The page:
Before I left home to go camping, a friend offered me a compass. I decided in the end not to take it with me (I have a detailed map, I’d hardly need a compass, so I thought!) But had I taken it and used it, then I might have realised I was walking in the opposite direction from where I believed I was going. I kept consulting the detailed Ordinance Survey map. Not a very good map I thought, it doesn’t show this road going off on the right, or the place shown on the signpost and I should have reached this fork in the road ages ago, surely?
I was up early that morning, heading for a campsite in Great Corby, Cumbria. As soon as the sun comes up over the hill the morning becomes warm and welcoming as the light arrives all at once, a layer of gold on the garden grass. And it’s still, no wind, a good morning for setting off. It feels like autumn really, that chill in the air, those lengthening shadows on the grass, the flicker of red among the long grasses, a docken leaf turns scarlet. And there are a few coy raspberries and brambles turning pinky-red before they become deep-purple glossy.
I’d spoken on the phone to the lady at the camping site and explained I was arriving by bus. Then your nearest stop to Great Corby she said will be Warwick Bridge. I’d missed an important piece of information though I didn’t know it then. The journey of a few hours, with gaps in between waiting for connections (giving time for coffee) was in glorious sunshine. I got off the bus at Warwick Bridge and found a small road signposted to Burnrigg. I checked with a passing pedestrian who assured me the road would take me to Great Corby. I should take the right fork after Burnrigg, the road would turn into a path and I’d need to cross the railway, and then I’d be there. It’s a couple of miles though he says, looking doubtfully at my rucksack.
But I was prepared for that, the sun keeps shining, the road is quiet, the path is lined with trees
and once I’ve crossed the railway
I soon arrive in Great Corby, which is a loose arrangement of a few large houses with big gardens and I spy someone loading his car and ask him if he knows where the caravan site is. He does, and says it’s about 3 miles away in Cumwhitton. This is when I realise I clearly got something wrong, I remember the lady mentioning Cumwhitton but it had not really registered in my mind.
My pack is heavy but there are no buses and it seems I’ll just have to keep going. And then the man says that he’ll give me a lift, which he does, and I am so grateful for this. I check in at the site, put up the tent, have some lunch and decide I will walk back the way I had been driven, now unencumbered by rucksack and tent, to explore Great Corby and possibly Wetheral, on the other side of the river Eden.
And this is when I got lost though I didn’t realise it until I reached a signpost and couldn’t find any of these places on the map. It was only because the name of the crossroads was marked – Hornsby Gate – that made me realise that I had walked in the opposite direction to the one I intended to walk in.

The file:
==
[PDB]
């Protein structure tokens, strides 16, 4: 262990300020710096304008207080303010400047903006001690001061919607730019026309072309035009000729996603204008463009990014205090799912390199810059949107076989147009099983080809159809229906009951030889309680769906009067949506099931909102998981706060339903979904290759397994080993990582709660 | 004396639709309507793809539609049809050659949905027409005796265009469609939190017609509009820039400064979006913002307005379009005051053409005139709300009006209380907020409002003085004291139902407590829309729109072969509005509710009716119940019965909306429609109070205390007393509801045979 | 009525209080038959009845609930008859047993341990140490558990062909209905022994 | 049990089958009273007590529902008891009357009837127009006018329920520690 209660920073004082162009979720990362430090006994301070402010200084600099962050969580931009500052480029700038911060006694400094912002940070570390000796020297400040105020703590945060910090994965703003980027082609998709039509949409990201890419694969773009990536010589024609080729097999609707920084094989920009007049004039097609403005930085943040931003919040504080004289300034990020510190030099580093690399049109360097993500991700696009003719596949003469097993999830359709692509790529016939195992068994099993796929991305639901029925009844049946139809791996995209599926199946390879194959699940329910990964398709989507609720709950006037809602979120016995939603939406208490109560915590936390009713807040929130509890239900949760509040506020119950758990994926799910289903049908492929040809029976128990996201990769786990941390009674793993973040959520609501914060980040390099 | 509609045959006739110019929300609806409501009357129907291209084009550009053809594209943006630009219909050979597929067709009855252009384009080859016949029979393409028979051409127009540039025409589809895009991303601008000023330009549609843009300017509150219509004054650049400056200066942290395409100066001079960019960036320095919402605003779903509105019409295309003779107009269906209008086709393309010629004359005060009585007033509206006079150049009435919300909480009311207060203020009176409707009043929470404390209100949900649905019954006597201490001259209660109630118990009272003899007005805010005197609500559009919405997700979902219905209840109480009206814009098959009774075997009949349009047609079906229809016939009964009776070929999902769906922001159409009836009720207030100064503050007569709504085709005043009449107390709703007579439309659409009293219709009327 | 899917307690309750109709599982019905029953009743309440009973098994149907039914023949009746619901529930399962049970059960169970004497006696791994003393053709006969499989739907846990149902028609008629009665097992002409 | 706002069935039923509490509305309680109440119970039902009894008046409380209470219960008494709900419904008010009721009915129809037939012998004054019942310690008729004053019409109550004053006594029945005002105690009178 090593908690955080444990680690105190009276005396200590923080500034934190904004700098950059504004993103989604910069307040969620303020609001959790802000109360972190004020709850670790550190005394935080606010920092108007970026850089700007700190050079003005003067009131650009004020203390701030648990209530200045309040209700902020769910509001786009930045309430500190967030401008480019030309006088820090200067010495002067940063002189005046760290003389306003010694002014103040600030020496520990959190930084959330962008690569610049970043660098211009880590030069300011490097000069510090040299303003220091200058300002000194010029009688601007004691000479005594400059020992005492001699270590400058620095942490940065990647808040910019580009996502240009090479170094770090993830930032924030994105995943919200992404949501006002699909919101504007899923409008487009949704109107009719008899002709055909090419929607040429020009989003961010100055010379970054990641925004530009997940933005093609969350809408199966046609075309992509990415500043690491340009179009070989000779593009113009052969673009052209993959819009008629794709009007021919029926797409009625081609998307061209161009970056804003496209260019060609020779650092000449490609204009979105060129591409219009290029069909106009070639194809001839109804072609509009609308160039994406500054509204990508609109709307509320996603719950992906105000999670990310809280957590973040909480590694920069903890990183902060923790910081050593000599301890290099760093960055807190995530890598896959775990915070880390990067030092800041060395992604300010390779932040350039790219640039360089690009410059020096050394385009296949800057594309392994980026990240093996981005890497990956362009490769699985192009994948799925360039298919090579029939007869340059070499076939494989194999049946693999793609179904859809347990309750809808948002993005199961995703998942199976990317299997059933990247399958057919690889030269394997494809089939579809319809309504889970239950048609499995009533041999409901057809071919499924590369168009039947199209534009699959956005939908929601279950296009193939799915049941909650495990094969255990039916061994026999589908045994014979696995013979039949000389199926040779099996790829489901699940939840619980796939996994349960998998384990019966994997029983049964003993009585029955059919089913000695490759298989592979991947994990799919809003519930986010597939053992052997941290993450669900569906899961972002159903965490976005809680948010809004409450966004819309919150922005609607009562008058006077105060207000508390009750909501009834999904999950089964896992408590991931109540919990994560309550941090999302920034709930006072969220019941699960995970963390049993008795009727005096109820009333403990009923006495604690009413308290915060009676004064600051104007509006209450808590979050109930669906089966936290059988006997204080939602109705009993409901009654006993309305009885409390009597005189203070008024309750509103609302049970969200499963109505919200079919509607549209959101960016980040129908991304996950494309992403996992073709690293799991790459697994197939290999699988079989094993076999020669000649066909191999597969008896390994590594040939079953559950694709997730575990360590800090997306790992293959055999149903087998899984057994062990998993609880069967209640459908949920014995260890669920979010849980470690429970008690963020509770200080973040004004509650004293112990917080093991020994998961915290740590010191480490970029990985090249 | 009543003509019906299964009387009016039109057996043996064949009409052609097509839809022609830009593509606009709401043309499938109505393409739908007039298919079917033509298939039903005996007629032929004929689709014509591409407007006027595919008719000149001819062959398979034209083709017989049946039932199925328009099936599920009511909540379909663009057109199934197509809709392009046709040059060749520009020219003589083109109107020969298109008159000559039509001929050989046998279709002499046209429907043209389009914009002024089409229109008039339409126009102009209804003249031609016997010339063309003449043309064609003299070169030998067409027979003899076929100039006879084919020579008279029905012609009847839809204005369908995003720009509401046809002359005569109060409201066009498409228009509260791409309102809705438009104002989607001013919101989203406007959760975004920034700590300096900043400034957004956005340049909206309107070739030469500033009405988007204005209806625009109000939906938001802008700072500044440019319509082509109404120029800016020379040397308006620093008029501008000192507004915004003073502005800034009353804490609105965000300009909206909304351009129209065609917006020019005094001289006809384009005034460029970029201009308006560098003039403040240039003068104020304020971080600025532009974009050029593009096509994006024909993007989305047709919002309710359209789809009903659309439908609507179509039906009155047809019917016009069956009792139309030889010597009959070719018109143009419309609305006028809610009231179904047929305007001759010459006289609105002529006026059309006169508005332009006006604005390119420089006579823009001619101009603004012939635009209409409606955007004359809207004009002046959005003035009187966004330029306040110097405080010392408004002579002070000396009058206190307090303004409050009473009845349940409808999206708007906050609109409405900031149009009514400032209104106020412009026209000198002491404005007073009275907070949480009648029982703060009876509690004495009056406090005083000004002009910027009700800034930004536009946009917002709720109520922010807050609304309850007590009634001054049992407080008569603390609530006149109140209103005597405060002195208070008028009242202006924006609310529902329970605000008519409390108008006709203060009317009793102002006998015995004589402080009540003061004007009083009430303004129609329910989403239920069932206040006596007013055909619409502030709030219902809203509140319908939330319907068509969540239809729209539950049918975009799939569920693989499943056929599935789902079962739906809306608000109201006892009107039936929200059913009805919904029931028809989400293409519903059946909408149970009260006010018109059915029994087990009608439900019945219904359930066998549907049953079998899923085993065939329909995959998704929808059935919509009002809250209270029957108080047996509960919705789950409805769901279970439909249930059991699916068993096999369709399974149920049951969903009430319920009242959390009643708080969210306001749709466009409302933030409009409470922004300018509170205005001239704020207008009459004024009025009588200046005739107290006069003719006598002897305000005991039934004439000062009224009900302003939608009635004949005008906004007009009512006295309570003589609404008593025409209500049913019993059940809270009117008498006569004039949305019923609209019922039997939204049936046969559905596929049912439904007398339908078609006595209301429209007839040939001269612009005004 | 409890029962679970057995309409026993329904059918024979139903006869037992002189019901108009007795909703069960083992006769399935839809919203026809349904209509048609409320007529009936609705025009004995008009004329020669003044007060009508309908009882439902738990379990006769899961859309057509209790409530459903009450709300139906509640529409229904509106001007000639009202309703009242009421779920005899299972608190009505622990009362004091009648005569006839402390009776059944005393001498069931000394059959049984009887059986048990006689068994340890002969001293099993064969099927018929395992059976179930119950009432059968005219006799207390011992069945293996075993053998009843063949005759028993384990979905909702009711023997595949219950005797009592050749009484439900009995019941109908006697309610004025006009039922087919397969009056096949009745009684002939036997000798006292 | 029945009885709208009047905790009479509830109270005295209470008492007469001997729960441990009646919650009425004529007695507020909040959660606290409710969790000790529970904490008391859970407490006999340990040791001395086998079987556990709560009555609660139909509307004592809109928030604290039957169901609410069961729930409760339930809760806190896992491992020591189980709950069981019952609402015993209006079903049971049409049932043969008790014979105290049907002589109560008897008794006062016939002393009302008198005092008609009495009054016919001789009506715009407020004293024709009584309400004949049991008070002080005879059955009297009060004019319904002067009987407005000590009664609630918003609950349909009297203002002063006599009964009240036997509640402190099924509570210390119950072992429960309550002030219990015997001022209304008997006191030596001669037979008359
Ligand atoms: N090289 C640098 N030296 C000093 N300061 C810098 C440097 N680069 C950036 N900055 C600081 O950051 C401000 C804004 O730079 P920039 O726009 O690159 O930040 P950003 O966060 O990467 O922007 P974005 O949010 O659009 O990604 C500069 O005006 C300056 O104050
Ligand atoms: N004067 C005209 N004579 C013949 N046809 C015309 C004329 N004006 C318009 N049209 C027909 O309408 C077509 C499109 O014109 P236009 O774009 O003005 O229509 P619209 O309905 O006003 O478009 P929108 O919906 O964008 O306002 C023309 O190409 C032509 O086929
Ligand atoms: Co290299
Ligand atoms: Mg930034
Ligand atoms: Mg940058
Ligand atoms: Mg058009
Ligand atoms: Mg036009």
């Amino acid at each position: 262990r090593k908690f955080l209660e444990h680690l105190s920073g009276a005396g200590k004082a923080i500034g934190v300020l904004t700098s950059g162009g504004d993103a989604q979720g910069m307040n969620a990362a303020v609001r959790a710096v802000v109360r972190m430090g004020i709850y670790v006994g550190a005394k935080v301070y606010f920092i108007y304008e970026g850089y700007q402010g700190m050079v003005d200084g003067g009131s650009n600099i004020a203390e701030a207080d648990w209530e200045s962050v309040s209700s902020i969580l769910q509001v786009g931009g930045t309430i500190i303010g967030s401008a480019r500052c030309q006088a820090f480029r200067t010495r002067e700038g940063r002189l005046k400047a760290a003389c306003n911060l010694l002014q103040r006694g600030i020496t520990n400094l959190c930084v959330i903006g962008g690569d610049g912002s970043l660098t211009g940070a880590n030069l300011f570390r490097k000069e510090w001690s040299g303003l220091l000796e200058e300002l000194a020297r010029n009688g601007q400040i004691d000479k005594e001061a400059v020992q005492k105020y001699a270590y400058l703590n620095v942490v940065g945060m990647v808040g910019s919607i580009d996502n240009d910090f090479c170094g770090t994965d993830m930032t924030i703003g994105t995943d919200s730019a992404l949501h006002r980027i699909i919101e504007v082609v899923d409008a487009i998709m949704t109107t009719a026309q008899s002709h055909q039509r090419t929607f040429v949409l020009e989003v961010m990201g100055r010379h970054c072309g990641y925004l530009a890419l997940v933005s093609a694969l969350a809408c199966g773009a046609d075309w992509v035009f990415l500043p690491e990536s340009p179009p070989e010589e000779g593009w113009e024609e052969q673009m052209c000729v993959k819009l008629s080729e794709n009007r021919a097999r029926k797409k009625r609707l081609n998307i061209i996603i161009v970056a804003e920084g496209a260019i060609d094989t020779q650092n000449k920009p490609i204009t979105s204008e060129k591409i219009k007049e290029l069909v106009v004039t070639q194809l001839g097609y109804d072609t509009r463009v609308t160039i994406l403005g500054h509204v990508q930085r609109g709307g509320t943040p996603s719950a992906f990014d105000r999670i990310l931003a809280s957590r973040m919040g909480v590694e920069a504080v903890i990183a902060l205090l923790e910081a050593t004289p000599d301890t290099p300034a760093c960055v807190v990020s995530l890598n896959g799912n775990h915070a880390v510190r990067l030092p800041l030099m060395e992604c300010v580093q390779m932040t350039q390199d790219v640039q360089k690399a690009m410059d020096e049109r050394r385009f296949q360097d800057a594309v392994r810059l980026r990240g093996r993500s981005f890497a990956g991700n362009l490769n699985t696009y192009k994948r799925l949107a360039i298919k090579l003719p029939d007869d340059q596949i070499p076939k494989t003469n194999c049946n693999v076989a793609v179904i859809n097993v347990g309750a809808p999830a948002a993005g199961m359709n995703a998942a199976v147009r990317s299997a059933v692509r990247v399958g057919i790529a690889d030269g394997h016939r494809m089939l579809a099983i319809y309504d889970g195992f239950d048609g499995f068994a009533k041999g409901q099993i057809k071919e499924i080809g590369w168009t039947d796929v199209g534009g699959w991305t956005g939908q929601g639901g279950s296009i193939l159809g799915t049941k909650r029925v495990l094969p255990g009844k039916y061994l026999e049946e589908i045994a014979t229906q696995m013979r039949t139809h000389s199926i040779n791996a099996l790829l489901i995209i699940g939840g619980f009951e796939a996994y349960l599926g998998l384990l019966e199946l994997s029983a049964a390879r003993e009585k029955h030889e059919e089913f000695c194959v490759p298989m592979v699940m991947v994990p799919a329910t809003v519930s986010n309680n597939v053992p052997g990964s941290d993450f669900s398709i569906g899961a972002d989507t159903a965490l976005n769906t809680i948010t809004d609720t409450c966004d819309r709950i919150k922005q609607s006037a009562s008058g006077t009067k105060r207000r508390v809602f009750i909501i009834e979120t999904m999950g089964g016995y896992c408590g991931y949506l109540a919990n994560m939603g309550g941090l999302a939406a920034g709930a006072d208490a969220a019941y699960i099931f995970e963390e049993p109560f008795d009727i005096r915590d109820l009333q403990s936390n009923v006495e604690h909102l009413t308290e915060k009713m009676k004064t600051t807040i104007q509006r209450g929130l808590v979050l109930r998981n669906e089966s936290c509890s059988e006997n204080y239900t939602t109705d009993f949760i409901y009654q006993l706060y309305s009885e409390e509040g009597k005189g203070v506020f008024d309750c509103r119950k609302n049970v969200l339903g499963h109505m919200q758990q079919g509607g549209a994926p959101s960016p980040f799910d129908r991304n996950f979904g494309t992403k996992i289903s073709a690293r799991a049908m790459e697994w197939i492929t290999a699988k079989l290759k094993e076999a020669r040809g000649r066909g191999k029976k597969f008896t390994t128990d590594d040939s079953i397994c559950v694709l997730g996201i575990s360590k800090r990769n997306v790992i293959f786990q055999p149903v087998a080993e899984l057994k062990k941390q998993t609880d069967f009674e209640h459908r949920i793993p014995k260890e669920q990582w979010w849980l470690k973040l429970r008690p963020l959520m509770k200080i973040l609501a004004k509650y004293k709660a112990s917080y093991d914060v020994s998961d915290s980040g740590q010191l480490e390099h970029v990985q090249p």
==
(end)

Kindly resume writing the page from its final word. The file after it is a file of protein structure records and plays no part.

So I walked back.
Several roaring trumpeting tractors swing round corners with trailers of cut grass, dust rising from their massive wheels.
Back in the village of Cumwitton, I visit the churchyard. All the gravestones look in one direction – towards the dales. In the other direction the view is blocked by old houses and tall trees. The older original stones on either side of the church are the same red-brown or ochre coloured sandstone as the church building itself. These tall thin stones, some of them lean forward or to one side, or both. Some are gnarled and near illegible with lichen and with some, the soft stone has rounded the edges of the letters, as if trying to make the occupant – or perhaps memory, who knows? - feel more comfortable.
The church bell chimes and it’s so loud and close and sudden, it makes me jump. Glancing over I think I see a motionless figure in profile, head slightly bowed, standing by the side of the church.
But it turns out to be green-verdigris stones close together and the round carved decoration of another slab, flush with the church wall and half hidden by a spindly obelisk.
Graveyards are often peaceful – this one is. Perhaps it’s as much to do with what people bring here and leave at the church gate, as with the restfulness of the dead. We bring sweetness usually or melancholy, sadness, wistfulness and some kind of respect even if we do not know for what – giving it various names none of which define the mystery that we don’t know about – or say we don’t. A cloak of absence – a kind of self-forgetfulness, self-abnegation, covers the well-cropped, well-tended graveyard grass.
Further down the slope, the stones are smaller, shorter, most are shades of grey granite, one or two black.
A white butterfly dashes past, in late afternoon sunlight.